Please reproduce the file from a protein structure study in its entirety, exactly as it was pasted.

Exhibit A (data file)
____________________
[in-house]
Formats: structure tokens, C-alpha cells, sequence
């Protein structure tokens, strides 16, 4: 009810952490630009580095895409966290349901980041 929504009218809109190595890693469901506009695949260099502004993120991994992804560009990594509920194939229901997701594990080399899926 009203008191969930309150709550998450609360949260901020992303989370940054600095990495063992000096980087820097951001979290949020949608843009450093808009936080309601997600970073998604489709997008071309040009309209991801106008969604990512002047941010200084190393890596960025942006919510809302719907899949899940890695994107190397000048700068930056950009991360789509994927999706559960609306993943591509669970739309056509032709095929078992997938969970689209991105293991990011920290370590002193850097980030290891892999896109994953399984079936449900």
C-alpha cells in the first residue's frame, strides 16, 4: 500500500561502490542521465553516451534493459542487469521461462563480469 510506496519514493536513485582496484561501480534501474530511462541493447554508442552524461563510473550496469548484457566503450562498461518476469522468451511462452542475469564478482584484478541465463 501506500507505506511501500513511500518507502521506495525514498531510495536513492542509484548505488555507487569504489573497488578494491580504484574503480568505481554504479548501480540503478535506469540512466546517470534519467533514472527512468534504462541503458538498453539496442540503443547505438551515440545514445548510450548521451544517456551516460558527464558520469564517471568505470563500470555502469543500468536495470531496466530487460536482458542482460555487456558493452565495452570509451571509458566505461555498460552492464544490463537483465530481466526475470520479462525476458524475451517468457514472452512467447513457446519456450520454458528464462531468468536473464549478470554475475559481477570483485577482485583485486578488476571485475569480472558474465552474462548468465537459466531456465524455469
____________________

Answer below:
[in-house]
Formats: structure tokens, C-alpha cells, sequence
């Protein structure tokens, strides 16, 4: 009810952490630009580095895409966290349901980041 929504009218809109190595890693469901506009695949260099502004993120991994992804560009990594509920194939229901997701594990080399899926 009203008191969930309150709550998450609360949260901020992303989370940054600095990495063992000096980087820097951001979290949020949608843009450093808009936080309601997600970073998604489709997008071309040009309209991801106008969604990512002047941010200084190393890596960025942006919510809302719907899949899940890695994107190397000048700068930056950009991360789509994927999706559960609306993943591509669970739309056509032709095929078992997938969970689209991105293991990011920290370590002193850097980030290891892999896109994953399984079936449900």
C-alpha cells in the first residue's frame, strides 16, 4: 500500500561502490542521465553516451534493459542487469521461462563480469 510506496519514493536513485582496484561501480534501474530511462541493447554508442552524461563510473550496469548484457566503450562498461518476469522468451511462452542475469564478482584484478541465463 501506500507505506511501500513511500518507502521506495525514498531510495536513492542509484548505488555507487569504489573497488578494491580504484574503480568505481554504479548501480540503478535506469540512466546517470534519467533514472527512468534504462541503458538498453539496442540503443547505438551515440545514445548510450548521451544517456551516460558527464558520469564517471568505470563500470555502469543500468536495470531496466530487460536482458542482460555487456558493452565495452570509451571509458566505461555498460552492464544490463537483465530481466526475470520479462525476458524475451517468457514472452512467447513457446519456450520454458528464462531468468536473464549478470554475475559481477570483485577482485583485486578488476571485475569480472558474465552474462548468465537459466531456465524455469